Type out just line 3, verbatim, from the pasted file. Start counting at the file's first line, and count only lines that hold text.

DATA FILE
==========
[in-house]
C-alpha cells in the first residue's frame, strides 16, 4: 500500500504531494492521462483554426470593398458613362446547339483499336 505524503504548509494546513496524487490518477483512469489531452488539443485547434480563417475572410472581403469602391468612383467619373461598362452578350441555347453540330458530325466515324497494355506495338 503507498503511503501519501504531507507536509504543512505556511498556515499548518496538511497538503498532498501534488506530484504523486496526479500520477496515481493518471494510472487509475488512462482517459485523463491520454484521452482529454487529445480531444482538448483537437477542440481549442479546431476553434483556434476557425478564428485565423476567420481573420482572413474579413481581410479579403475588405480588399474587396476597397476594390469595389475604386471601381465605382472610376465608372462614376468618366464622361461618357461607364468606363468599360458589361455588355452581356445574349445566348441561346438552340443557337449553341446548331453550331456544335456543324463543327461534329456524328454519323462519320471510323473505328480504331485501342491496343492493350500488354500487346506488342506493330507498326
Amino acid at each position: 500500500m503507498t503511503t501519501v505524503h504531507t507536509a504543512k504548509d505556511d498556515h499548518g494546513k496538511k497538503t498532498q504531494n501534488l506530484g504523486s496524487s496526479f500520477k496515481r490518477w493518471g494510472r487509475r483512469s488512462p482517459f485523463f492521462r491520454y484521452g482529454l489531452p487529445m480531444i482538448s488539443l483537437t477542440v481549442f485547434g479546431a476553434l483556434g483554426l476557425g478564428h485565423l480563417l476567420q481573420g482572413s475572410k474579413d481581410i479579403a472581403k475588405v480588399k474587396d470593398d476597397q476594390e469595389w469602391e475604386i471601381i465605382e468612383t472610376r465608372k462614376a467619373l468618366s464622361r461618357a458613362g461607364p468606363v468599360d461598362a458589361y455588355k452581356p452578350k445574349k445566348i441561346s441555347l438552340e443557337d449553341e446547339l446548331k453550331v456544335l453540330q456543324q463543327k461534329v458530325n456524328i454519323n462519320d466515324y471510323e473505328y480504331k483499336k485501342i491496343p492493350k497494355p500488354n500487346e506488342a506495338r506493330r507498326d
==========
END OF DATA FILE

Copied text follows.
Amino acid at each position: 500500500m503507498t503511503t501519501v505524503h504531507t507536509a504543512k504548509d505556511d498556515h499548518g494546513k496538511k497538503t498532498q504531494n501534488l506530484g504523486s496524487s496526479f500520477k496515481r490518477w493518471g494510472r487509475r483512469s488512462p482517459f485523463f492521462r491520454y484521452g482529454l489531452p487529445m480531444i482538448s488539443l483537437t477542440v481549442f485547434g479546431a476553434l483556434g483554426l476557425g478564428h485565423l480563417l476567420q481573420g482572413s475572410k474579413d481581410i479579403a472581403k475588405v480588399k474587396d470593398d476597397q476594390e469595389w469602391e475604386i471601381i465605382e468612383t472610376r465608372k462614376a467619373l468618366s464622361r461618357a458613362g461607364p468606363v468599360d461598362a458589361y455588355k452581356p452578350k445574349k445566348i441561346s441555347l438552340e443557337d449553341e446547339l446548331k453550331v456544335l453540330q456543324q463543327k461534329v458530325n456524328i454519323n462519320d466515324y471510323e473505328y480504331k483499336k485501342i491496343p492493350k497494355p500488354n500487346e506488342a506495338r506493330r507498326d